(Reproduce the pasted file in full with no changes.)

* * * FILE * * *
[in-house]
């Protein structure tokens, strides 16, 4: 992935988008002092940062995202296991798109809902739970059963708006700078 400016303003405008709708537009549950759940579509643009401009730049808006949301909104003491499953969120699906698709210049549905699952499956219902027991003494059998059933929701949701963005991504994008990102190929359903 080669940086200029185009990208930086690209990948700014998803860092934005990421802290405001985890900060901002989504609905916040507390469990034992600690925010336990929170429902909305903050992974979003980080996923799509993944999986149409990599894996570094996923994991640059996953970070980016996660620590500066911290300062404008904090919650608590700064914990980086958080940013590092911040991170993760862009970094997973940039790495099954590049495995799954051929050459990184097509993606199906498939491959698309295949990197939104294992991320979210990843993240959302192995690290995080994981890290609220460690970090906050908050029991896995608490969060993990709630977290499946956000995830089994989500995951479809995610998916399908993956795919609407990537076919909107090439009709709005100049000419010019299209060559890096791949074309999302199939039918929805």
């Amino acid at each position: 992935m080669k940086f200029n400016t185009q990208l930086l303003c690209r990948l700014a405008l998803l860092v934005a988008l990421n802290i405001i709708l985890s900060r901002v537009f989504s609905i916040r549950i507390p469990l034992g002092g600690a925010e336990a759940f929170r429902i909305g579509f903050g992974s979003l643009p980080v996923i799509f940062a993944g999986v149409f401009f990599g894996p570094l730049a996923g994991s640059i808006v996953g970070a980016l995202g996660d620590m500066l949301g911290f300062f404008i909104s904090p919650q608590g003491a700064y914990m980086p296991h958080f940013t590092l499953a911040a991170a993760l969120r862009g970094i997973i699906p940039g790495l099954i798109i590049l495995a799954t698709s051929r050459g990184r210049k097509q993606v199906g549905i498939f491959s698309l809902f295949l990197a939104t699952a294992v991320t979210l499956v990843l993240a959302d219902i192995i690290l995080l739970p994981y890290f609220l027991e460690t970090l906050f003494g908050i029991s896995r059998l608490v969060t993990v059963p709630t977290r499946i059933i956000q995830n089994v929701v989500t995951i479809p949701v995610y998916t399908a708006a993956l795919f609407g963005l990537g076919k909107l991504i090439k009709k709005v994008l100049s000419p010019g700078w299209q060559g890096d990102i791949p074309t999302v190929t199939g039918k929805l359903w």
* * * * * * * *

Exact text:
[in-house]
């Protein structure tokens, strides 16, 4: 992935988008002092940062995202296991798109809902739970059963708006700078 400016303003405008709708537009549950759940579509643009401009730049808006949301909104003491499953969120699906698709210049549905699952499956219902027991003494059998059933929701949701963005991504994008990102190929359903 080669940086200029185009990208930086690209990948700014998803860092934005990421802290405001985890900060901002989504609905916040507390469990034992600690925010336990929170429902909305903050992974979003980080996923799509993944999986149409990599894996570094996923994991640059996953970070980016996660620590500066911290300062404008904090919650608590700064914990980086958080940013590092911040991170993760862009970094997973940039790495099954590049495995799954051929050459990184097509993606199906498939491959698309295949990197939104294992991320979210990843993240959302192995690290995080994981890290609220460690970090906050908050029991896995608490969060993990709630977290499946956000995830089994989500995951479809995610998916399908993956795919609407990537076919909107090439009709709005100049000419010019299209060559890096791949074309999302199939039918929805």
């Amino acid at each position: 992935m080669k940086f200029n400016t185009q990208l930086l303003c690209r990948l700014a405008l998803l860092v934005a988008l990421n802290i405001i709708l985890s900060r901002v537009f989504s609905i916040r549950i507390p469990l034992g002092g600690a925010e336990a759940f929170r429902i909305g579509f903050g992974s979003l643009p980080v996923i799509f940062a993944g999986v149409f401009f990599g894996p570094l730049a996923g994991s640059i808006v996953g970070a980016l995202g996660d620590m500066l949301g911290f300062f404008i909104s904090p919650q608590g003491a700064y914990m980086p296991h958080f940013t590092l499953a911040a991170a993760l969120r862009g970094i997973i699906p940039g790495l099954i798109i590049l495995a799954t698709s051929r050459g990184r210049k097509q993606v199906g549905i498939f491959s698309l809902f295949l990197a939104t699952a294992v991320t979210l499956v990843l993240a959302d219902i192995i690290l995080l739970p994981y890290f609220l027991e460690t970090l906050f003494g908050i029991s896995r059998l608490v969060t993990v059963p709630t977290r499946i059933i956000q995830n089994v929701v989500t995951i479809p949701v995610y998916t399908a708006a993956l795919f609407g963005l990537g076919k909107l991504i090439k009709k709005v994008l100049s000419p010019g700078w299209q060559g890096d990102i791949p074309t999302v190929t199939g039918k929805l359903w």